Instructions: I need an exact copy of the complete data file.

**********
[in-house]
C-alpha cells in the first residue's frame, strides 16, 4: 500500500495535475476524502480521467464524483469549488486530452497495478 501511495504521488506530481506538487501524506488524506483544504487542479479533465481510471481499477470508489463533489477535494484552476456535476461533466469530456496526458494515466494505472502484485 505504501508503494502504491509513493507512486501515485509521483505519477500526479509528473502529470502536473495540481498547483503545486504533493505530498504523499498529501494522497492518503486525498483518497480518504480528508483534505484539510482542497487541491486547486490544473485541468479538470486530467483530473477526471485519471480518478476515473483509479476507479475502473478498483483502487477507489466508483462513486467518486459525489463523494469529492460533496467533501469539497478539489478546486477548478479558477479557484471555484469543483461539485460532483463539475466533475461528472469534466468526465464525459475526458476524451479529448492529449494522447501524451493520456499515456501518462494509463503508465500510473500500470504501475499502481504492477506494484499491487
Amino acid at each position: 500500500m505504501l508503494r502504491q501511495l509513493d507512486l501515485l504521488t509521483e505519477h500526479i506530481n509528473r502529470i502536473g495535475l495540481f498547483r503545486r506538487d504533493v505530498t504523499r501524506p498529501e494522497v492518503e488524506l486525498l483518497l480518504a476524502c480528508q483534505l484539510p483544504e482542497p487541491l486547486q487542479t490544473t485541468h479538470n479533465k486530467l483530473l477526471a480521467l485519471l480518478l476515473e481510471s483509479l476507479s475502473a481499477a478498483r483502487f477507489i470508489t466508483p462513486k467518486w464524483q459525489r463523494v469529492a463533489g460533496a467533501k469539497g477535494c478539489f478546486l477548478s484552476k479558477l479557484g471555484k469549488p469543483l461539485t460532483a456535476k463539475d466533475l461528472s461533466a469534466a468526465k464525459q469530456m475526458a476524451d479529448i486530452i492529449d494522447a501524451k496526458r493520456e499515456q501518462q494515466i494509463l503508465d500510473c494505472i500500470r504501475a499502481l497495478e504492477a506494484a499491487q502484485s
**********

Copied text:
[in-house]
C-alpha cells in the first residue's frame, strides 16, 4: 500500500495535475476524502480521467464524483469549488486530452497495478 501511495504521488506530481506538487501524506488524506483544504487542479479533465481510471481499477470508489463533489477535494484552476456535476461533466469530456496526458494515466494505472502484485 505504501508503494502504491509513493507512486501515485509521483505519477500526479509528473502529470502536473495540481498547483503545486504533493505530498504523499498529501494522497492518503486525498483518497480518504480528508483534505484539510482542497487541491486547486490544473485541468479538470486530467483530473477526471485519471480518478476515473483509479476507479475502473478498483483502487477507489466508483462513486467518486459525489463523494469529492460533496467533501469539497478539489478546486477548478479558477479557484471555484469543483461539485460532483463539475466533475461528472469534466468526465464525459475526458476524451479529448492529449494522447501524451493520456499515456501518462494509463503508465500510473500500470504501475499502481504492477506494484499491487
Amino acid at each position: 500500500m505504501l508503494r502504491q501511495l509513493d507512486l501515485l504521488t509521483e505519477h500526479i506530481n509528473r502529470i502536473g495535475l495540481f498547483r503545486r506538487d504533493v505530498t504523499r501524506p498529501e494522497v492518503e488524506l486525498l483518497l480518504a476524502c480528508q483534505l484539510p483544504e482542497p487541491l486547486q487542479t490544473t485541468h479538470n479533465k486530467l483530473l477526471a480521467l485519471l480518478l476515473e481510471s483509479l476507479s475502473a481499477a478498483r483502487f477507489i470508489t466508483p462513486k467518486w464524483q459525489r463523494v469529492a463533489g460533496a467533501k469539497g477535494c478539489f478546486l477548478s484552476k479558477l479557484g471555484k469549488p469543483l461539485t460532483a456535476k463539475d466533475l461528472s461533466a469534466a468526465k464525459q469530456m475526458a476524451d479529448i486530452i492529449d494522447a501524451k496526458r493520456e499515456q501518462q494515466i494509463l503508465d500510473c494505472i500500470r504501475a499502481l497495478e504492477a506494484a499491487q502484485s